“Such a fit exists, for example, when the research object is less context-rich than in qualitative research, i.e., when a reduced scope of a phenomenon is scrutinized, when quantification as such is possible”
This point is at the crux of the quantitative/ qualitative methodological choice. When I first started writing papers over a decade ago, I sought the advice of our section head. He had a PhD in biology even though he was employed as a language teacher (who did research into octopuses in his non-class contact time). His instruction to me was extremely valuable, but on reflection now, it was completely positivistic. Yet he managed to convince then me that (post-) positivistic research was the only way to research language, and I had no idea about qualitative research as a possibility until only a few weeks ago. As most of the readings we are doing now are written by social scientists and educators, it may be interesting to see the position of someone brought up in the hard sciences.
His argument ran like this. (I’ll couch the terminology to match Wolfgang’s as that was a succinct way of putting the situation.) Sure, language is highly complex. There are so many context-rich environments to contend with. So is biology. What ‘we’ do, he said, is to identify as narrowly as possible within any environment a single phenomenon that is subject to change. That might be how light is received by a retinal ganglion cell. Theories exist to describe this process, to explain the why of the process and to predict what will happen when another–as yet untested–octopus will react to having light put near its eye. (I’m sure that I’m simplifying here, but I’m no biologist.) The theory is tested; the animal’s reaction is recorded, and the conclusion suggests a strengthening or weakening of the theory. All highly deductive, a priori stuff so far.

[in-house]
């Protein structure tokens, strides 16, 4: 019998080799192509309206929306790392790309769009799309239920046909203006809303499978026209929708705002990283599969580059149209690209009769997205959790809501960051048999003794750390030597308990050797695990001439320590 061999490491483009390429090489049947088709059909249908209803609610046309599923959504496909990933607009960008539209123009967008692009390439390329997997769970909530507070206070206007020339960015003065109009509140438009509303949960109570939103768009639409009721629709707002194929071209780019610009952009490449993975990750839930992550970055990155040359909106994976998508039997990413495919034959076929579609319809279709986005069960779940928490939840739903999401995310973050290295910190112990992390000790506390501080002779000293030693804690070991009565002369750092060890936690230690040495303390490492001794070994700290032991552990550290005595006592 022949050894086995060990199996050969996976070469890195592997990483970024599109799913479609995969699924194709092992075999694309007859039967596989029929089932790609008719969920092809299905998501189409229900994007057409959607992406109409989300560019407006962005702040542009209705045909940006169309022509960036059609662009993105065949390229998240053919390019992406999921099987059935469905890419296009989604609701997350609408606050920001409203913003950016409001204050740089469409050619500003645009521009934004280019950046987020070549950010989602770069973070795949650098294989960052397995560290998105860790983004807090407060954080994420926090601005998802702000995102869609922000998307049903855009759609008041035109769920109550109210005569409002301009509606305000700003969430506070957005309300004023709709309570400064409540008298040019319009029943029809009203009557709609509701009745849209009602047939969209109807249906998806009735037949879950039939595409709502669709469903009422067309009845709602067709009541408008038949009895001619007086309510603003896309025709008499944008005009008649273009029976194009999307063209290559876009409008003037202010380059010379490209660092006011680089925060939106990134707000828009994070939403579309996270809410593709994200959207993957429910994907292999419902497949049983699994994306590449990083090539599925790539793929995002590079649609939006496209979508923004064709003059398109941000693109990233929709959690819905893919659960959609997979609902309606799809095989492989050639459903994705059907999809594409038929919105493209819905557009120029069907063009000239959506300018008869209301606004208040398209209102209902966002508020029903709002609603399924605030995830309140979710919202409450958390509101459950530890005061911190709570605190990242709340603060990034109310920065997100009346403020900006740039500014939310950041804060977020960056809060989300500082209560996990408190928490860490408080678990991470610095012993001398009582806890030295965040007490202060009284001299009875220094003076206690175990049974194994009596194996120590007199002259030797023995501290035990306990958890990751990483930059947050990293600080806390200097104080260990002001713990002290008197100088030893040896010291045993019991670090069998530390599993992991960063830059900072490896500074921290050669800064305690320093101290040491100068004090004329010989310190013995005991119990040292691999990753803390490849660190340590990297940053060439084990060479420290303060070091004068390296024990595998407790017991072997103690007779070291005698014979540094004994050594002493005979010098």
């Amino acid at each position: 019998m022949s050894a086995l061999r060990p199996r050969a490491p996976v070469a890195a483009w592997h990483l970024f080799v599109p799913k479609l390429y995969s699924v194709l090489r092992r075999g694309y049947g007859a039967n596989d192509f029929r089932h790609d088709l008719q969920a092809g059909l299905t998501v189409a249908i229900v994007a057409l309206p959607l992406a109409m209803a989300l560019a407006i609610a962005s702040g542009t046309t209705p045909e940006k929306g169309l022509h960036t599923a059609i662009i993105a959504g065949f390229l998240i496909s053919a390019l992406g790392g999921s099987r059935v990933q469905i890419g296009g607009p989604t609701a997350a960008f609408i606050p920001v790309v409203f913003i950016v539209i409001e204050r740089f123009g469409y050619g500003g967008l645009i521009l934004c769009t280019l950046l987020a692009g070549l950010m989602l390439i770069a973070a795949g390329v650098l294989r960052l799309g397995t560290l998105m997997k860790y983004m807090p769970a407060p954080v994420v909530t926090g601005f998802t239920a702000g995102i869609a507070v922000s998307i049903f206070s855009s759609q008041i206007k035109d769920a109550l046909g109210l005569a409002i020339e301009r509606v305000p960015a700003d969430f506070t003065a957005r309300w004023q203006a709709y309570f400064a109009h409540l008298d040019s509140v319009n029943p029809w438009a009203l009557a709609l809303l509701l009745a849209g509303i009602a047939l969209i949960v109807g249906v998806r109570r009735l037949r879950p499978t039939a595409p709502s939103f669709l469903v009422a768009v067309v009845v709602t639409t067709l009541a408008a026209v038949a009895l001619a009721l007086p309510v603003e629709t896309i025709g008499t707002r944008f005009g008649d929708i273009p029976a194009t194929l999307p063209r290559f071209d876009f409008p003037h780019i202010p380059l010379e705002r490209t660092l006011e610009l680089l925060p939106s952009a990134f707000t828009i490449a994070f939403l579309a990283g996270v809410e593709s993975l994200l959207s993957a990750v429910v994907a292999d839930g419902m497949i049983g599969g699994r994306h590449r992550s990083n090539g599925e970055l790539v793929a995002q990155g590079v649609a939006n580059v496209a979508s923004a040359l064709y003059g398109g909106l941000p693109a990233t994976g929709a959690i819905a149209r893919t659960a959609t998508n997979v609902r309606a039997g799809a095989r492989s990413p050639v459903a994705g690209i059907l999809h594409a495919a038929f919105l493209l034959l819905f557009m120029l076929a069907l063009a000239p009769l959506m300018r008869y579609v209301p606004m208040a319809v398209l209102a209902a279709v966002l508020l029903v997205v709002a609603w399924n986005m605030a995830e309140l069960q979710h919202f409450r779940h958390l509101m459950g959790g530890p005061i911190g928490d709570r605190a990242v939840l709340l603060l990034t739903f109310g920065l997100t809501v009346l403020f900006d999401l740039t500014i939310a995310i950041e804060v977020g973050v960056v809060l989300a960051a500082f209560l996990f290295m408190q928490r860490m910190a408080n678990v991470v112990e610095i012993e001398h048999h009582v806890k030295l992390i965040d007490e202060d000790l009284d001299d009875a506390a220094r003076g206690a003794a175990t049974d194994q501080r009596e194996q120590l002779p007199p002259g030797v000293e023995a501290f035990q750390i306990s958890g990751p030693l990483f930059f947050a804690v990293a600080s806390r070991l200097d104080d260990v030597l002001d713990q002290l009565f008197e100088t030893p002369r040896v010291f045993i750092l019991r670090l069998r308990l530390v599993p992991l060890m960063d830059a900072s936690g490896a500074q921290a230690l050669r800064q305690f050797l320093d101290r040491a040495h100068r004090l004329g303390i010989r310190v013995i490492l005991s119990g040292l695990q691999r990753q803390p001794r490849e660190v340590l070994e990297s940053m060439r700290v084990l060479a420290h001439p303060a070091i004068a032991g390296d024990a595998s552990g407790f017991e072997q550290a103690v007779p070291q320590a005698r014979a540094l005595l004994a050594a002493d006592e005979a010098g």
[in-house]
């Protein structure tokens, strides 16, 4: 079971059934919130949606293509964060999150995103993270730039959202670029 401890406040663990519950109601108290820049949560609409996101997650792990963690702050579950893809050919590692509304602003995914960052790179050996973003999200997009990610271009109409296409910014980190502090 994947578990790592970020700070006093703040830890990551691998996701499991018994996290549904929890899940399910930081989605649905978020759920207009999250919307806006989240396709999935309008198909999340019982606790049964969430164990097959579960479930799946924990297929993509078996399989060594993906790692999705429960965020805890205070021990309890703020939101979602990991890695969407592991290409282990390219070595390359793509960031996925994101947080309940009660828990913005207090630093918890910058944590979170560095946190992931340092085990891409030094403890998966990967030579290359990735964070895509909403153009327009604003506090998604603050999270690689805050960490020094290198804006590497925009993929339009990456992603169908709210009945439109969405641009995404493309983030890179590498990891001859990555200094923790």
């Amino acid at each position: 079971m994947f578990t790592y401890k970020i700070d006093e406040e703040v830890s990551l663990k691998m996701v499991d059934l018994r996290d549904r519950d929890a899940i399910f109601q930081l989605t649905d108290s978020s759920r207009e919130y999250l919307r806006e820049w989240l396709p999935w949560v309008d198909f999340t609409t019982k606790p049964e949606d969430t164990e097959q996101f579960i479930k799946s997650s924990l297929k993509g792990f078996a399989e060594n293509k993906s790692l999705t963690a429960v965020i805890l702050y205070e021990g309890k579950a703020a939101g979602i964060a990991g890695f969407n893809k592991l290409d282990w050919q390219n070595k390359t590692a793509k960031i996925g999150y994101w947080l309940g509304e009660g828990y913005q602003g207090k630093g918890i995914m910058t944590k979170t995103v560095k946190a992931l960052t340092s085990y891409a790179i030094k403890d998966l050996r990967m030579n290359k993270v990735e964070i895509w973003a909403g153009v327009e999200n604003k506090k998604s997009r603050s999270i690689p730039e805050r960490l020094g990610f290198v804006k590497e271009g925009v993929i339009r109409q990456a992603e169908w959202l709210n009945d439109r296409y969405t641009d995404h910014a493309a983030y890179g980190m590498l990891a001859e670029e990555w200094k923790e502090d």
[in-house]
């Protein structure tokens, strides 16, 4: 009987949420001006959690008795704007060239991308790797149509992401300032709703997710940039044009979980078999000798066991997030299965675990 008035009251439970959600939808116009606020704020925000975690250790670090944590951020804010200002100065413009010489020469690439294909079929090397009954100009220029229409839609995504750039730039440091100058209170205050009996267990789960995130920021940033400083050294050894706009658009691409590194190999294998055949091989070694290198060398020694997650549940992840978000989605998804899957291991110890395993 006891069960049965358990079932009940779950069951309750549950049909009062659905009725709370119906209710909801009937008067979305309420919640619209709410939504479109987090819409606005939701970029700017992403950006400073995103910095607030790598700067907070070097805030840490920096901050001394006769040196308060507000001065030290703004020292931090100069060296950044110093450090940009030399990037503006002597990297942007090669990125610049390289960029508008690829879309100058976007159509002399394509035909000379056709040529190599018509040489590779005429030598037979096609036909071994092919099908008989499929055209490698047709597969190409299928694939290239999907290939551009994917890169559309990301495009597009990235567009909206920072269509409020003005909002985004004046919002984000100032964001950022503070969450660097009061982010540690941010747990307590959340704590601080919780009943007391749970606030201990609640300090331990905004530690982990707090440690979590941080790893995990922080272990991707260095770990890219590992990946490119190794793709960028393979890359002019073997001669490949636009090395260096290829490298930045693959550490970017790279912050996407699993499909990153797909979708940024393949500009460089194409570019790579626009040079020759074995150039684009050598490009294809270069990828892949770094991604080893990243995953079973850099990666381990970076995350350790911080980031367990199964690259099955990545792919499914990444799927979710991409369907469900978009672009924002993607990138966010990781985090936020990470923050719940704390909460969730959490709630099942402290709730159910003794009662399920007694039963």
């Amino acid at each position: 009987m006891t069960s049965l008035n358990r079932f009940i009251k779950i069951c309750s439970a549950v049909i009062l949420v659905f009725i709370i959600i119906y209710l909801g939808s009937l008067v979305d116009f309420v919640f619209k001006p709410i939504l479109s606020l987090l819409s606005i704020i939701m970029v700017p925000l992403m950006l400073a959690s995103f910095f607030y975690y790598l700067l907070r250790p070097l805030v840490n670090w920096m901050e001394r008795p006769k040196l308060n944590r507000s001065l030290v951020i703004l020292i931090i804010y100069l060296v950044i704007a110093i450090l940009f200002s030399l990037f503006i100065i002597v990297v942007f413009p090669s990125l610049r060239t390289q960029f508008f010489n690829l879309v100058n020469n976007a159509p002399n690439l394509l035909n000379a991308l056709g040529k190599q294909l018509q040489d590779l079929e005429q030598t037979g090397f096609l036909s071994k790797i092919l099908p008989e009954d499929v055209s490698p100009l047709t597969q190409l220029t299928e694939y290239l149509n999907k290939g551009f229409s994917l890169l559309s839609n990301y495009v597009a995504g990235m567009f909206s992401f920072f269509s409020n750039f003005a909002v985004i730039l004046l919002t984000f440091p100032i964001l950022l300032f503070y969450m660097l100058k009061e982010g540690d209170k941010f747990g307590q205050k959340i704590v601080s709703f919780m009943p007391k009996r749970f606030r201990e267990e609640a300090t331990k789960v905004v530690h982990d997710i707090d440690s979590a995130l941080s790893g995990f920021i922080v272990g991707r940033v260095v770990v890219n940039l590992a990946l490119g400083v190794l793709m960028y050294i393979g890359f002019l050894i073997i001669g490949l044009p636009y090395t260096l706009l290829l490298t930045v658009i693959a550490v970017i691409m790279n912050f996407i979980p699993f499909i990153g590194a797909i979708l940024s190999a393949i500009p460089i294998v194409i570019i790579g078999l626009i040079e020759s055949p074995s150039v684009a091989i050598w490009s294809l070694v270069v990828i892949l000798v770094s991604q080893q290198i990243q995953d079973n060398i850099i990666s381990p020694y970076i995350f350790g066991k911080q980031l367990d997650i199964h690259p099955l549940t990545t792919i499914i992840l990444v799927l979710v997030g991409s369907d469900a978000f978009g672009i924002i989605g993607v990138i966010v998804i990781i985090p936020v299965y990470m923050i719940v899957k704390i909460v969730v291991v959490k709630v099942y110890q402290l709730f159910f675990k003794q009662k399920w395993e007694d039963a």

In language education, the skill, he claimed, was to identify context-poor environments within context-rich ones and only make tests where tests can be made. If there is a highly rich environment, there is the necessity for dozens or hundreds of studies to be done before any ‘truth’ may be established. He found articles in which people ‘just talked’ about situations highly frustrating as to his ‘trained’ eye; they were missing dozens of potential–and much more certain–sources of information. ‘Little by little’ was his motto, just as the hard sciences had done over 100 years. Why should the soft sciences simply bypass the hard (pun intended) work and create methods that fail to establish theories?
If we take ethnography as an example, we have a researcher interview people. From that, narratives are discovered and stories, deep and rich, evolve. Although there is no generalisability, readers can see ‘truth’ as it applies situationally to the ethnography.
If there were time and a different mindset, theoretically at least, it would be possible to isolate every point that is able to change. Each point is then subject to quantitative study. Of course, this is highly impractical. But let’s say that just one point was approached in this manner, and hundreds of researchers did similar follow-up studies on the same and the other points, a quantitative picture of the same study would emerge over a lot of time. And perhaps–to play the devil’s advocate here–there might be more stability and generalisability and most importantly more theory-making possibilities in social science. Was Ian right? Are we looking for the easy way through?